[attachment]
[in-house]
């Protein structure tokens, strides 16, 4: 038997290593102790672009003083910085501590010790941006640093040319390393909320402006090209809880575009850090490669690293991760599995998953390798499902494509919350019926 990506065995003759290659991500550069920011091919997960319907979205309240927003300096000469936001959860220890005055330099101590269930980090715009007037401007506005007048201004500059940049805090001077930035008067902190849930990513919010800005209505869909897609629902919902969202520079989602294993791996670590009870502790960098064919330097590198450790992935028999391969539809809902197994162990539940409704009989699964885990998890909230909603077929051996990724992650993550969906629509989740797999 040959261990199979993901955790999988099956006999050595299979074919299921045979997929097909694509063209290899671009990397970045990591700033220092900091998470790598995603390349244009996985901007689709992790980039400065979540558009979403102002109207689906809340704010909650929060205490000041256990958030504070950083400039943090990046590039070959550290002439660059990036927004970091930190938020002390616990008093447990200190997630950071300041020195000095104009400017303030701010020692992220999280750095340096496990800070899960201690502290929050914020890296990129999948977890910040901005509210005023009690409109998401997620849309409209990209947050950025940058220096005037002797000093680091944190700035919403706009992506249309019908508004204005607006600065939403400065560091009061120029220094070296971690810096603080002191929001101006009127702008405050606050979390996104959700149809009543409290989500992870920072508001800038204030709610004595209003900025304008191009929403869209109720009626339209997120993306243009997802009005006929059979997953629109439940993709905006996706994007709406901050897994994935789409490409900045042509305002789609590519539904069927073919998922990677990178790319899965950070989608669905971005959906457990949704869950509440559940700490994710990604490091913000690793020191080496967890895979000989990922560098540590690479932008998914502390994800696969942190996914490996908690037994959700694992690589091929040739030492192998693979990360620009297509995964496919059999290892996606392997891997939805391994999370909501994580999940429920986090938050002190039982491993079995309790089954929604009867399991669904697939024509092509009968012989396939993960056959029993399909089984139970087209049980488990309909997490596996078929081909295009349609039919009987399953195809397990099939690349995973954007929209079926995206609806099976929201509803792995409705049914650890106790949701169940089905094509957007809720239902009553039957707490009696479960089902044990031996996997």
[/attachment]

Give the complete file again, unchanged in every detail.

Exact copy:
[in-house]
């Protein structure tokens, strides 16, 4: 038997290593102790672009003083910085501590010790941006640093040319390393909320402006090209809880575009850090490669690293991760599995998953390798499902494509919350019926 990506065995003759290659991500550069920011091919997960319907979205309240927003300096000469936001959860220890005055330099101590269930980090715009007037401007506005007048201004500059940049805090001077930035008067902190849930990513919010800005209505869909897609629902919902969202520079989602294993791996670590009870502790960098064919330097590198450790992935028999391969539809809902197994162990539940409704009989699964885990998890909230909603077929051996990724992650993550969906629509989740797999 040959261990199979993901955790999988099956006999050595299979074919299921045979997929097909694509063209290899671009990397970045990591700033220092900091998470790598995603390349244009996985901007689709992790980039400065979540558009979403102002109207689906809340704010909650929060205490000041256990958030504070950083400039943090990046590039070959550290002439660059990036927004970091930190938020002390616990008093447990200190997630950071300041020195000095104009400017303030701010020692992220999280750095340096496990800070899960201690502290929050914020890296990129999948977890910040901005509210005023009690409109998401997620849309409209990209947050950025940058220096005037002797000093680091944190700035919403706009992506249309019908508004204005607006600065939403400065560091009061120029220094070296971690810096603080002191929001101006009127702008405050606050979390996104959700149809009543409290989500992870920072508001800038204030709610004595209003900025304008191009929403869209109720009626339209997120993306243009997802009005006929059979997953629109439940993709905006996706994007709406901050897994994935789409490409900045042509305002789609590519539904069927073919998922990677990178790319899965950070989608669905971005959906457990949704869950509440559940700490994710990604490091913000690793020191080496967890895979000989990922560098540590690479932008998914502390994800696969942190996914490996908690037994959700694992690589091929040739030492192998693979990360620009297509995964496919059999290892996606392997891997939805391994999370909501994580999940429920986090938050002190039982491993079995309790089954929604009867399991669904697939024509092509009968012989396939993960056959029993399909089984139970087209049980488990309909997490596996078929081909295009349609039919009987399953195809397990099939690349995973954007929209079926995206609806099976929201509803792995409705049914650890106790949701169940089905094509957007809720239902009553039957707490009696479960089902044990031996996997």